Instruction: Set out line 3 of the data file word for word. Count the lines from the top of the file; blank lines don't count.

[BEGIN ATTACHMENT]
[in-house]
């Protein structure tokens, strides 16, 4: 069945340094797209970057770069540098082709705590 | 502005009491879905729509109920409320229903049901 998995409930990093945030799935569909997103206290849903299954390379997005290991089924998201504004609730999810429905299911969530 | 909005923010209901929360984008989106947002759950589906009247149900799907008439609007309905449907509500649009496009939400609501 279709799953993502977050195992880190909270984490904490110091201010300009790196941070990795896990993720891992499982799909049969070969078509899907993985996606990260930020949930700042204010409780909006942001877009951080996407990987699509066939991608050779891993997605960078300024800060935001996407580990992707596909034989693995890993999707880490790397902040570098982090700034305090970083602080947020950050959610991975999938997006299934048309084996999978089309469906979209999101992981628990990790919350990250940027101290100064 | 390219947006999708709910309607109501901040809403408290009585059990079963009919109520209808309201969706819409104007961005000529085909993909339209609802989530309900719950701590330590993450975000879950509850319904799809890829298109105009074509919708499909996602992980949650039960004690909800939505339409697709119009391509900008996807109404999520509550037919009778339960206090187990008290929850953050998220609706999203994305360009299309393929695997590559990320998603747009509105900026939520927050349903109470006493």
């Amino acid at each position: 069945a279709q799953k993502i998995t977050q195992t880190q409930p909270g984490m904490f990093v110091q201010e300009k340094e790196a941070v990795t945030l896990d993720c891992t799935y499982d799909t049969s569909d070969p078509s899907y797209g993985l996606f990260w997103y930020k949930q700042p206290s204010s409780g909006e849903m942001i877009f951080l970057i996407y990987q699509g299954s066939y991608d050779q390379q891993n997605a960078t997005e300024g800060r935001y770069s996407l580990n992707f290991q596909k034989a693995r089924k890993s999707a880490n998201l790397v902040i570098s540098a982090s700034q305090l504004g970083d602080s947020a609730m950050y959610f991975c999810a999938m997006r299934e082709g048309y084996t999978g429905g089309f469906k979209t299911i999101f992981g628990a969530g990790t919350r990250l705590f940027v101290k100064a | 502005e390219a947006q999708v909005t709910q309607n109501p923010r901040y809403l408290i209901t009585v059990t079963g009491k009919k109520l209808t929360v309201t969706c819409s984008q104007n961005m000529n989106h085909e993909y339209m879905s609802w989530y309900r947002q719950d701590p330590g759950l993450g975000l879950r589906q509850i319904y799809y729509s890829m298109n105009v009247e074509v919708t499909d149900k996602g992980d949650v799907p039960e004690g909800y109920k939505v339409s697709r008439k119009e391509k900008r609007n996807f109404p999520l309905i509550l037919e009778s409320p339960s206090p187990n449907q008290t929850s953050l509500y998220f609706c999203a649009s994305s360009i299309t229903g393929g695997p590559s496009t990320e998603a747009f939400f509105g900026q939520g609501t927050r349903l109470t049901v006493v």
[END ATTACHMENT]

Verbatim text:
């Amino acid at each position: 069945a279709q799953k993502i998995t977050q195992t880190q409930p909270g984490m904490f990093v110091q201010e300009k340094e790196a941070v990795t945030l896990d993720c891992t799935y499982d799909t049969s569909d070969p078509s899907y797209g993985l996606f990260w997103y930020k949930q700042p206290s204010s409780g909006e849903m942001i877009f951080l970057i996407y990987q699509g299954s066939y991608d050779q390379q891993n997605a960078t997005e300024g800060r935001y770069s996407l580990n992707f290991q596909k034989a693995r089924k890993s999707a880490n998201l790397v902040i570098s540098a982090s700034q305090l504004g970083d602080s947020a609730m950050y959610f991975c999810a999938m997006r299934e082709g048309y084996t999978g429905g089309f469906k979209t299911i999101f992981g628990a969530g990790t919350r990250l705590f940027v101290k100064a | 502005e390219a947006q999708v909005t709910q309607n109501p923010r901040y809403l408290i209901t009585v059990t079963g009491k009919k109520l209808t929360v309201t969706c819409s984008q104007n961005m000529n989106h085909e993909y339209m879905s609802w989530y309900r947002q719950d701590p330590g759950l993450g975000l879950r589906q509850i319904y799809y729509s890829m298109n105009v009247e074509v919708t499909d149900k996602g992980d949650v799907p039960e004690g909800y109920k939505v339409s697709r008439k119009e391509k900008r609007n996807f109404p999520l309905i509550l037919e009778s409320p339960s206090p187990n449907q008290t929850s953050l509500y998220f609706c999203a649009s994305s360009i299309t229903g393929g695997p590559s496009t990320e998603a747009f939400f509105g900026q939520g609501t927050r349903l109470t049901v006493v």